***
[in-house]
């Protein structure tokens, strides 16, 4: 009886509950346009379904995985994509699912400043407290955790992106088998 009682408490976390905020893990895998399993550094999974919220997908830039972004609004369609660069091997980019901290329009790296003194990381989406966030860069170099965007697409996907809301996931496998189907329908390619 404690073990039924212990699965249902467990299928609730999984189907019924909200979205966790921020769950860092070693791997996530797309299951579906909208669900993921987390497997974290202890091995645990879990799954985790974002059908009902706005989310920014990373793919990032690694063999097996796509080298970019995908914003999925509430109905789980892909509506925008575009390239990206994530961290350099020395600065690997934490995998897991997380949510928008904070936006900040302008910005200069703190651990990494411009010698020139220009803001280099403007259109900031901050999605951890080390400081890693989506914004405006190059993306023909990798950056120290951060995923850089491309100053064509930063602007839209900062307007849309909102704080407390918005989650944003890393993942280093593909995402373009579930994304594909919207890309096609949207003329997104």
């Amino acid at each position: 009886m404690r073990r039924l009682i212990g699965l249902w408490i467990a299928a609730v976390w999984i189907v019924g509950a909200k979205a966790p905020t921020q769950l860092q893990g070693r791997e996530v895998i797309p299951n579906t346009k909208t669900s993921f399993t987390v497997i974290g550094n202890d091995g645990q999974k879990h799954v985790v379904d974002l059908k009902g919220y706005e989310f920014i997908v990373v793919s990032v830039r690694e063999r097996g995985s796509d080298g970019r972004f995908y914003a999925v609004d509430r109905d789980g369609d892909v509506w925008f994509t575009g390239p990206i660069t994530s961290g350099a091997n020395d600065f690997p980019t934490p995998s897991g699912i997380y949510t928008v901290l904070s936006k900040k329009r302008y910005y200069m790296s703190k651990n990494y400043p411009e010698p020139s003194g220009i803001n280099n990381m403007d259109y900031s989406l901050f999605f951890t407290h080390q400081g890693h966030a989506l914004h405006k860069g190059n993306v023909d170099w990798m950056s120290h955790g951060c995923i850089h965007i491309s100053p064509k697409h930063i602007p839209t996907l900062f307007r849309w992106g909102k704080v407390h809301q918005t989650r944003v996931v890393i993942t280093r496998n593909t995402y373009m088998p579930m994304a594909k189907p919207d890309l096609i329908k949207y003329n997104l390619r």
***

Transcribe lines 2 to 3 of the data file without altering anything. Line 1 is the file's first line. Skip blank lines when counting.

């Protein structure tokens, strides 16, 4: 009886509950346009379904995985994509699912400043407290955790992106088998 009682408490976390905020893990895998399993550094999974919220997908830039972004609004369609660069091997980019901290329009790296003194990381989406966030860069170099965007697409996907809301996931496998189907329908390619 404690073990039924212990699965249902467990299928609730999984189907019924909200979205966790921020769950860092070693791997996530797309299951579906909208669900993921987390497997974290202890091995645990879990799954985790974002059908009902706005989310920014990373793919990032690694063999097996796509080298970019995908914003999925509430109905789980892909509506925008575009390239990206994530961290350099020395600065690997934490995998897991997380949510928008904070936006900040302008910005200069703190651990990494411009010698020139220009803001280099403007259109900031901050999605951890080390400081890693989506914004405006190059993306023909990798950056120290951060995923850089491309100053064509930063602007839209900062307007849309909102704080407390918005989650944003890393993942280093593909995402373009579930994304594909919207890309096609949207003329997104």
């Amino acid at each position: 009886m404690r073990r039924l009682i212990g699965l249902w408490i467990a299928a609730v976390w999984i189907v019924g509950a909200k979205a966790p905020t921020q769950l860092q893990g070693r791997e996530v895998i797309p299951n579906t346009k909208t669900s993921f399993t987390v497997i974290g550094n202890d091995g645990q999974k879990h799954v985790v379904d974002l059908k009902g919220y706005e989310f920014i997908v990373v793919s990032v830039r690694e063999r097996g995985s796509d080298g970019r972004f995908y914003a999925v609004d509430r109905d789980g369609d892909v509506w925008f994509t575009g390239p990206i660069t994530s961290g350099a091997n020395d600065f690997p980019t934490p995998s897991g699912i997380y949510t928008v901290l904070s936006k900040k329009r302008y910005y200069m790296s703190k651990n990494y400043p411009e010698p020139s003194g220009i803001n280099n990381m403007d259109y900031s989406l901050f999605f951890t407290h080390q400081g890693h966030a989506l914004h405006k860069g190059n993306v023909d170099w990798m950056s120290h955790g951060c995923i850089h965007i491309s100053p064509k697409h930063i602007p839209t996907l900062f307007r849309w992106g909102k704080v407390h809301q918005t989650r944003v996931v890393i993942t280093r496998n593909t995402y373009m088998p579930m994304a594909k189907p919207d890309l096609i329908k949207y003329n997104l390619r």